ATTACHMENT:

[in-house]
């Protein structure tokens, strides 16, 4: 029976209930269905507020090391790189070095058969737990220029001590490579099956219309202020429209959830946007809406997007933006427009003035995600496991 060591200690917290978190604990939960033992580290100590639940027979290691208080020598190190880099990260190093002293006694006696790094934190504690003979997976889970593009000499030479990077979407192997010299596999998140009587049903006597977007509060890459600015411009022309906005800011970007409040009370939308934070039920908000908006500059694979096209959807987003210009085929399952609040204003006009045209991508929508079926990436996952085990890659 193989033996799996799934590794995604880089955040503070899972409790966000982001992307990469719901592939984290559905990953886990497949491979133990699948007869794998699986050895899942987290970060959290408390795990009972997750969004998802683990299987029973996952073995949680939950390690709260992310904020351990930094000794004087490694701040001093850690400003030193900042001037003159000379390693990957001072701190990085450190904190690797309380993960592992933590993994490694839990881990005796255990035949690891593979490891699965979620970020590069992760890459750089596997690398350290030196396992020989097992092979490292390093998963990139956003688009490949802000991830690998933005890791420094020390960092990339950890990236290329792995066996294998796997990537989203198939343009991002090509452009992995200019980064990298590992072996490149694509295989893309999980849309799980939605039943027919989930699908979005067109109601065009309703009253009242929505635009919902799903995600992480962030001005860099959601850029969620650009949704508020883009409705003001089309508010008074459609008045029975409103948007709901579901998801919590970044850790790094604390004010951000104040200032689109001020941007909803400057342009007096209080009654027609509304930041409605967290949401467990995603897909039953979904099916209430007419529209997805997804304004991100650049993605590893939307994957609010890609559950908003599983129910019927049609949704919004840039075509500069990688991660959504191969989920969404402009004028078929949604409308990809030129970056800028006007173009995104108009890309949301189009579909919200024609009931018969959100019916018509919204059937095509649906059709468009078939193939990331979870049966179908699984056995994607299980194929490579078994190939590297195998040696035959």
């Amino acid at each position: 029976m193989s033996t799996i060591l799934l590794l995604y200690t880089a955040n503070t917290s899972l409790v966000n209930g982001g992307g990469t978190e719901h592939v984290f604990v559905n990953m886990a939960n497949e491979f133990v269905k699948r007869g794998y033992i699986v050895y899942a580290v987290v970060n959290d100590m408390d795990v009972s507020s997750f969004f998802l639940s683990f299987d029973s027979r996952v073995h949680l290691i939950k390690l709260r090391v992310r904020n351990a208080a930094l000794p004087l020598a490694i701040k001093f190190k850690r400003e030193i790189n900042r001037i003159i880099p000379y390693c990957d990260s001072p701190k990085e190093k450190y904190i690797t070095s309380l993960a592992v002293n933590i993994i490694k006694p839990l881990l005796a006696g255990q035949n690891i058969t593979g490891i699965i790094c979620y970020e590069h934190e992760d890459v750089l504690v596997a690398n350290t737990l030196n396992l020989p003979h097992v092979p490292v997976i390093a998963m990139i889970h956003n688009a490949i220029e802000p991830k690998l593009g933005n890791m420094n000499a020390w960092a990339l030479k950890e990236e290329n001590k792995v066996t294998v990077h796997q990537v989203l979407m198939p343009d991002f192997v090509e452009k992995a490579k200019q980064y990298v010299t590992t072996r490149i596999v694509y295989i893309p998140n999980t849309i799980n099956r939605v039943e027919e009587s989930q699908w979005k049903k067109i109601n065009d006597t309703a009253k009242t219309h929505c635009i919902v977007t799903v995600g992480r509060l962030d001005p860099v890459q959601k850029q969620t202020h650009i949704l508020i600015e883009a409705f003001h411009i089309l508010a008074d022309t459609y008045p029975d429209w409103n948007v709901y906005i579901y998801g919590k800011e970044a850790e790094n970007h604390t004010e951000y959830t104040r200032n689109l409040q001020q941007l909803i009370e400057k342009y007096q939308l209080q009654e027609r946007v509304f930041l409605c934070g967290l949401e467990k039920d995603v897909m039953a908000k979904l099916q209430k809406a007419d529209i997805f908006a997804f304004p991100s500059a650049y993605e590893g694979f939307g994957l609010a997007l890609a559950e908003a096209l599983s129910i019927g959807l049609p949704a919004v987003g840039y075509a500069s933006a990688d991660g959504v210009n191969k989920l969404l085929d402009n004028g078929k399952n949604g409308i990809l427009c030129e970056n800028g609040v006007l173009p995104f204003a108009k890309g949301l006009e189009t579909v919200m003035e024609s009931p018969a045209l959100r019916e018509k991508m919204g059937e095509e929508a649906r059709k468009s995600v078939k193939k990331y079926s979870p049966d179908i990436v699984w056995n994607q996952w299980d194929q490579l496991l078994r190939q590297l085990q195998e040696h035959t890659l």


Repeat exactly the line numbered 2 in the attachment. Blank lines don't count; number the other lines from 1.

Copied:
């Protein structure tokens, strides 16, 4: 029976209930269905507020090391790189070095058969737990220029001590490579099956219309202020429209959830946007809406997007933006427009003035995600496991 060591200690917290978190604990939960033992580290100590639940027979290691208080020598190190880099990260190093002293006694006696790094934190504690003979997976889970593009000499030479990077979407192997010299596999998140009587049903006597977007509060890459600015411009022309906005800011970007409040009370939308934070039920908000908006500059694979096209959807987003210009085929399952609040204003006009045209991508929508079926990436996952085990890659 193989033996799996799934590794995604880089955040503070899972409790966000982001992307990469719901592939984290559905990953886990497949491979133990699948007869794998699986050895899942987290970060959290408390795990009972997750969004998802683990299987029973996952073995949680939950390690709260992310904020351990930094000794004087490694701040001093850690400003030193900042001037003159000379390693990957001072701190990085450190904190690797309380993960592992933590993994490694839990881990005796255990035949690891593979490891699965979620970020590069992760890459750089596997690398350290030196396992020989097992092979490292390093998963990139956003688009490949802000991830690998933005890791420094020390960092990339950890990236290329792995066996294998796997990537989203198939343009991002090509452009992995200019980064990298590992072996490149694509295989893309999980849309799980939605039943027919989930699908979005067109109601065009309703009253009242929505635009919902799903995600992480962030001005860099959601850029969620650009949704508020883009409705003001089309508010008074459609008045029975409103948007709901579901998801919590970044850790790094604390004010951000104040200032689109001020941007909803400057342009007096209080009654027609509304930041409605967290949401467990995603897909039953979904099916209430007419529209997805997804304004991100650049993605590893939307994957609010890609559950908003599983129910019927049609949704919004840039075509500069990688991660959504191969989920969404402009004028078929949604409308990809030129970056800028006007173009995104108009890309949301189009579909919200024609009931018969959100019916018509919204059937095509649906059709468009078939193939990331979870049966179908699984056995994607299980194929490579078994190939590297195998040696035959």